Honduras is a low middle-income country with the highest levels of economic inequality in the entire Latin American region (World Bank, 2016). Despite the precarious reality of urban life for many of Honduras’ inhabitants, the majority of the nation’s poor live in rural areas, depending primarily on agriculture for their daily sustenance and livelihoods. Hence, CRS Honduras continues to engage with communities to implement projects that span a range of sectors (e.g., education, health, agriculture, etc.) in its efforts to improve security, to diversify sources of income, and to increase access to quality education, among a host of other initiatives.
In Honduras’ rural areas, farmers struggle to produce enough crops to provide for their families. Extreme poverty exacerbated by persistent drought make it difficult for families to thrive. Despite these hardships, parents want to send their children to school. Children walk miles along mountainous terrain to attend school, but they often go with empty stomachs, impacting their ability to concentrate and perform well.
Olga Canelas is helping thousands of children access nutritious food so they can succeed in school. Olga works with CRS Honduras on the McGovern-Dole International Food for Education and Child Nutrition program, which aims to improve the literacy of school-age children. The program provides student meals and school materials, trains teachers and community members, and makes improvements to school infrastructure.
Olga is responsible for monitoring and evaluating the Food for Education program to ensure it is having the greatest impact. She spends most of her time in the field monitoring the effectiveness of CRS programs with students, teachers and parents. “I enjoy being able to talk to our program participants, understand what their needs are and design better programs for them. It is amazing to hear the stories of people we work with—that is a great motivation to keep working,” she says. Olga is from a small town in the north of Honduras. When she was finishing college in the capital Tegucigalpa, she had the opportunity to visit one of the poorest neighborhoods in the city. That experience struck her; it was then that she knew she wanted to spend her life helping people.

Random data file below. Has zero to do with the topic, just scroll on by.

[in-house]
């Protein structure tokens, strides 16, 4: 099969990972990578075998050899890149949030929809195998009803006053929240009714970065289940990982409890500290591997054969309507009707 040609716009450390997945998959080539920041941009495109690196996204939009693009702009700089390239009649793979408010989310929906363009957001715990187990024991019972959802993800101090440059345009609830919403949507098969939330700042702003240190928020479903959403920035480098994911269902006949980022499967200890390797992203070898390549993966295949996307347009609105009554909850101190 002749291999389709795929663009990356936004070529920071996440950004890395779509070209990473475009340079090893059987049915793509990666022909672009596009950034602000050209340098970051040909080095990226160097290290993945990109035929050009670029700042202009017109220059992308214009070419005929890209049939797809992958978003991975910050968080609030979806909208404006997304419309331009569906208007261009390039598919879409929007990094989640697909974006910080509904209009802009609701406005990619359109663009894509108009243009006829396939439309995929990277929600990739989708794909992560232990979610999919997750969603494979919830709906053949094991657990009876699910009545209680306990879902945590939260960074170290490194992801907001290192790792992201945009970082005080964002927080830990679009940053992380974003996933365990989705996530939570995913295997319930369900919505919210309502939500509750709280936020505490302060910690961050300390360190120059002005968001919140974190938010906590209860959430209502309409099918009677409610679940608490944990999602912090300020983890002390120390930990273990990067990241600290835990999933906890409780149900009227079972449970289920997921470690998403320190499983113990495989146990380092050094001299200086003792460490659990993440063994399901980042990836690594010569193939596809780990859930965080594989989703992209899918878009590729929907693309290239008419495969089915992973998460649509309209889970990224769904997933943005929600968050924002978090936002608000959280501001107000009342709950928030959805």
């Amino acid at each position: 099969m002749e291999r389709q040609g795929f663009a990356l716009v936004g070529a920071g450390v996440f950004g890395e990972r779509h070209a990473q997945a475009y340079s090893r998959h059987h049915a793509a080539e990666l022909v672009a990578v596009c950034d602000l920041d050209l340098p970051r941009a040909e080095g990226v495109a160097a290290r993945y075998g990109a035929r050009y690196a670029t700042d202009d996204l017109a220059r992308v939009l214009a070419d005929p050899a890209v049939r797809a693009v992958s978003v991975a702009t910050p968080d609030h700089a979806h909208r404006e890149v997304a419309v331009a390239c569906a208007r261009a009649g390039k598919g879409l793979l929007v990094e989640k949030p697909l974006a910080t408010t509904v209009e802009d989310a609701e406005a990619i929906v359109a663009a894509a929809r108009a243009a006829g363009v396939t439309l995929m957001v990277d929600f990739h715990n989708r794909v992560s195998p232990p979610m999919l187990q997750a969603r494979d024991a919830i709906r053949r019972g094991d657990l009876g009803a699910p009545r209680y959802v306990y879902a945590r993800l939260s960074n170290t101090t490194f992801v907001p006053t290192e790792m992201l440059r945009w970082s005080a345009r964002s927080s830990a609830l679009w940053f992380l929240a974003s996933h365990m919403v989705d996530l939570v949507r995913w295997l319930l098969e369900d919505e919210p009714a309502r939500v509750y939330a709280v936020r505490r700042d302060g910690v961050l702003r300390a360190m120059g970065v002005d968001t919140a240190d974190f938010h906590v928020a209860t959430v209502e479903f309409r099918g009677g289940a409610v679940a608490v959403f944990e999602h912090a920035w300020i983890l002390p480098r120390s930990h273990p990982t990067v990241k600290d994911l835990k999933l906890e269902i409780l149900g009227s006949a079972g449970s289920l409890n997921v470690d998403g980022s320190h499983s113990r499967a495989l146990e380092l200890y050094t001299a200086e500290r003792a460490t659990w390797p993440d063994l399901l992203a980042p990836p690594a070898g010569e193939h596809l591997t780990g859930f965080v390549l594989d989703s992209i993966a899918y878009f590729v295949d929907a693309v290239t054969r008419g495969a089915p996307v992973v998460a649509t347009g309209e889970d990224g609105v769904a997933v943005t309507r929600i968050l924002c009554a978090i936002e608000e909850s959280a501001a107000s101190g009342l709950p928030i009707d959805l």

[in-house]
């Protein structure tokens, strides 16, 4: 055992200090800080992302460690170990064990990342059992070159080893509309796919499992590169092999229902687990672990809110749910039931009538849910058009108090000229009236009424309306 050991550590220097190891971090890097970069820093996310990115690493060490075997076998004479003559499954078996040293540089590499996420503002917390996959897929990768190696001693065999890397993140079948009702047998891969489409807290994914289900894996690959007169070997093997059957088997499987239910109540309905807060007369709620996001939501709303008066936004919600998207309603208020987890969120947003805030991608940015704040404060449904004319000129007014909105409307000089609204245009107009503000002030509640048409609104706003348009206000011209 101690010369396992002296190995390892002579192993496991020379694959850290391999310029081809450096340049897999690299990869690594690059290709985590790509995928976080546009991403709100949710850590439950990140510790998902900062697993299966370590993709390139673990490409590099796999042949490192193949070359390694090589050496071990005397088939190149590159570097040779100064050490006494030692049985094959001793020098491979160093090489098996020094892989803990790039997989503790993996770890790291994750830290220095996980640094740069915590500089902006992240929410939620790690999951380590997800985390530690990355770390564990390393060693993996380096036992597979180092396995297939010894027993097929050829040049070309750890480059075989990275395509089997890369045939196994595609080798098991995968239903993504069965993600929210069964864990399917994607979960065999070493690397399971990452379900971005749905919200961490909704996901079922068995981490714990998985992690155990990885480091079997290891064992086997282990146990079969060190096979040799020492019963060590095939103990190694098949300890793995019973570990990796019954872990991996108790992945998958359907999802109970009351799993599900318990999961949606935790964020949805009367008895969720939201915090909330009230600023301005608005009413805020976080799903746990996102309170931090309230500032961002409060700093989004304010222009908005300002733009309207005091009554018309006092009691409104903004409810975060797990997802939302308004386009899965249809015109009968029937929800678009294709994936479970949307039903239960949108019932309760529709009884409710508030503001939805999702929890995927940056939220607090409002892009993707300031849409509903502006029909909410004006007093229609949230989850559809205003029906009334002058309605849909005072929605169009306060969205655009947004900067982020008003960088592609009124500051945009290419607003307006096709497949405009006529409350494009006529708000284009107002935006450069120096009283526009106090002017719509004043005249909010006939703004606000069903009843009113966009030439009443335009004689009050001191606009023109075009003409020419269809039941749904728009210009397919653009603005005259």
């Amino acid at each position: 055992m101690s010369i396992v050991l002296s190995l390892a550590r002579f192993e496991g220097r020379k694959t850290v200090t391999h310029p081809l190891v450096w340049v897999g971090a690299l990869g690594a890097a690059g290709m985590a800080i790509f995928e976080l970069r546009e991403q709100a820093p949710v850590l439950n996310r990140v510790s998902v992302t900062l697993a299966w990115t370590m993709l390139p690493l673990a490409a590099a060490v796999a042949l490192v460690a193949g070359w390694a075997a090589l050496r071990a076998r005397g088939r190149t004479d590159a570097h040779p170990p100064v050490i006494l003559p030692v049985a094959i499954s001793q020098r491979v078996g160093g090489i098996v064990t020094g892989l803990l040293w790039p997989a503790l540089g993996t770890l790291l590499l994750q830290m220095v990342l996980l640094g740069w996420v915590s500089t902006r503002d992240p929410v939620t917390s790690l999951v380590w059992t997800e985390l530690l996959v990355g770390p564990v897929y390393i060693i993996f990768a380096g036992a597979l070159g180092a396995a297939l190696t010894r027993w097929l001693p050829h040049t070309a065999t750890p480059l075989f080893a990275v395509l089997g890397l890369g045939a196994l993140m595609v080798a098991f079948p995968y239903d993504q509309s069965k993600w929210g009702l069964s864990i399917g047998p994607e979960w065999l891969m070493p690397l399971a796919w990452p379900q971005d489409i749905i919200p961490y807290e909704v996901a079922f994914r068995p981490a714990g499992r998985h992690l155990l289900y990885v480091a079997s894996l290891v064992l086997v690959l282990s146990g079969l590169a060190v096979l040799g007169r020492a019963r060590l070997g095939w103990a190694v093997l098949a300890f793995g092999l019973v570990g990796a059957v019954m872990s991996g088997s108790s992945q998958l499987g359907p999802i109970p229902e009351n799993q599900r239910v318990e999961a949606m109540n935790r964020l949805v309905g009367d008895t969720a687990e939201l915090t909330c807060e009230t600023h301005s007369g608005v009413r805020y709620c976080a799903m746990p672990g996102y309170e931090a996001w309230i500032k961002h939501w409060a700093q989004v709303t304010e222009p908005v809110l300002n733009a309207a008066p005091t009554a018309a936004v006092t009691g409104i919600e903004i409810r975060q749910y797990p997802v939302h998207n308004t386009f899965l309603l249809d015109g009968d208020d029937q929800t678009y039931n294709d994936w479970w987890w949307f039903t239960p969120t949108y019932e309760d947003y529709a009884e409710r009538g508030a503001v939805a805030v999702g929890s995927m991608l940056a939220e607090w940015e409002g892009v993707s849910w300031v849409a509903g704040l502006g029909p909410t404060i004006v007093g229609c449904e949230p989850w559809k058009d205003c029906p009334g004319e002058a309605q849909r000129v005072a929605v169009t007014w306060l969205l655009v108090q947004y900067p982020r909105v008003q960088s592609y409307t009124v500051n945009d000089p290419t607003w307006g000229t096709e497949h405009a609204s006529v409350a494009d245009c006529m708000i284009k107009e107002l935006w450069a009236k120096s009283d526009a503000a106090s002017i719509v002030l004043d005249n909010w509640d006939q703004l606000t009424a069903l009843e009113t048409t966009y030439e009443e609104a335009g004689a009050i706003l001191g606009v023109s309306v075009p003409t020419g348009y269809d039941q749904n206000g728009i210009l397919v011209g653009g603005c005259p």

Through the Food for Education program, 52,000 students are receiving a daily lunch, keeping them in school and giving them the energy, they need to succeed. Students often bring containers to school with them to bring home leftover food to their families.
A simple meal is helping to change the lives of thousands of people and the future of Honduras. Olga says, “It is exciting to see how CRS is changing people’s lives—not just during the project period, but in a long-term, sustainable way. We are changing them, and they are changing me, too.”